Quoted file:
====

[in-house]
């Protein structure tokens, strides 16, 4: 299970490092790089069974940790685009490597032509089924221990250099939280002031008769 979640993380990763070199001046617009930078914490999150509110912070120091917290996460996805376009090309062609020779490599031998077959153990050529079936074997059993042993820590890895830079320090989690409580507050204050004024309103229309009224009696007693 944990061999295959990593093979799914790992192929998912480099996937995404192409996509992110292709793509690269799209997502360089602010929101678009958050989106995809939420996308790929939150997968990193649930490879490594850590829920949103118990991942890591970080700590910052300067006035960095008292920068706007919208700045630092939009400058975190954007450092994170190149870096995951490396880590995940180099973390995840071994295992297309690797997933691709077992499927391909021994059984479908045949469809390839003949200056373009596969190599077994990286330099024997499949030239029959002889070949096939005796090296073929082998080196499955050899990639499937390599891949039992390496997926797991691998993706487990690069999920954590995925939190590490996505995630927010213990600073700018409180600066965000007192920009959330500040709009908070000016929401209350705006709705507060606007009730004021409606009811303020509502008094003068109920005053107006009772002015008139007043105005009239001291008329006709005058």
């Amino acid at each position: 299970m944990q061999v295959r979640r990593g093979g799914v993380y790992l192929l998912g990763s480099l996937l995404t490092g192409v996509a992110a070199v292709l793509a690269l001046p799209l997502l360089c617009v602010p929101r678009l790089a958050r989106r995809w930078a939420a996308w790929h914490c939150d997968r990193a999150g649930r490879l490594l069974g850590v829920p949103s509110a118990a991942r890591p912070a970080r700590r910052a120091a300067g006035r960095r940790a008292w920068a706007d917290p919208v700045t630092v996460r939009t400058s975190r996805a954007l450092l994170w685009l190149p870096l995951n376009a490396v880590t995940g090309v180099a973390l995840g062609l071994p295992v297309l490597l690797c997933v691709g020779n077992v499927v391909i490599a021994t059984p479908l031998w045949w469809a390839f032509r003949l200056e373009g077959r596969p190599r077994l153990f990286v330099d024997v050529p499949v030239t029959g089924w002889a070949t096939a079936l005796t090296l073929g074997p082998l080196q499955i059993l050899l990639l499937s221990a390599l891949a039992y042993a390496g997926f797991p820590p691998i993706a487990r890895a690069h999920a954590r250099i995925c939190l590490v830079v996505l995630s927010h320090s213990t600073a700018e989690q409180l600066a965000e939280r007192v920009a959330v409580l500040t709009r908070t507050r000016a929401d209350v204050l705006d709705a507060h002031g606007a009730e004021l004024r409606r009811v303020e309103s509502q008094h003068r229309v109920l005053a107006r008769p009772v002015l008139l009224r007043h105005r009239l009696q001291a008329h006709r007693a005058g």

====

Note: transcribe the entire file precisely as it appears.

[in-house]
């Protein structure tokens, strides 16, 4: 299970490092790089069974940790685009490597032509089924221990250099939280002031008769 979640993380990763070199001046617009930078914490999150509110912070120091917290996460996805376009090309062609020779490599031998077959153990050529079936074997059993042993820590890895830079320090989690409580507050204050004024309103229309009224009696007693 944990061999295959990593093979799914790992192929998912480099996937995404192409996509992110292709793509690269799209997502360089602010929101678009958050989106995809939420996308790929939150997968990193649930490879490594850590829920949103118990991942890591970080700590910052300067006035960095008292920068706007919208700045630092939009400058975190954007450092994170190149870096995951490396880590995940180099973390995840071994295992297309690797997933691709077992499927391909021994059984479908045949469809390839003949200056373009596969190599077994990286330099024997499949030239029959002889070949096939005796090296073929082998080196499955050899990639499937390599891949039992390496997926797991691998993706487990690069999920954590995925939190590490996505995630927010213990600073700018409180600066965000007192920009959330500040709009908070000016929401209350705006709705507060606007009730004021409606009811303020509502008094003068109920005053107006009772002015008139007043105005009239001291008329006709005058």
């Amino acid at each position: 299970m944990q061999v295959r979640r990593g093979g799914v993380y790992l192929l998912g990763s480099l996937l995404t490092g192409v996509a992110a070199v292709l793509a690269l001046p799209l997502l360089c617009v602010p929101r678009l790089a958050r989106r995809w930078a939420a996308w790929h914490c939150d997968r990193a999150g649930r490879l490594l069974g850590v829920p949103s509110a118990a991942r890591p912070a970080r700590r910052a120091a300067g006035r960095r940790a008292w920068a706007d917290p919208v700045t630092v996460r939009t400058s975190r996805a954007l450092l994170w685009l190149p870096l995951n376009a490396v880590t995940g090309v180099a973390l995840g062609l071994p295992v297309l490597l690797c997933v691709g020779n077992v499927v391909i490599a021994t059984p479908l031998w045949w469809a390839f032509r003949l200056e373009g077959r596969p190599r077994l153990f990286v330099d024997v050529p499949v030239t029959g089924w002889a070949t096939a079936l005796t090296l073929g074997p082998l080196q499955i059993l050899l990639l499937s221990a390599l891949a039992y042993a390496g997926f797991p820590p691998i993706a487990r890895a690069h999920a954590r250099i995925c939190l590490v830079v996505l995630s927010h320090s213990t600073a700018e989690q409180l600066a965000e939280r007192v920009a959330v409580l500040t709009r908070t507050r000016a929401d209350v204050l705006d709705a507060h002031g606007a009730e004021l004024r409606r009811v303020e309103s509502q008094h003068r229309v109920l005053a107006r008769p009772v002015l008139l009224r007043h105005r009239l009696q001291a008329h006709r007693a005058g």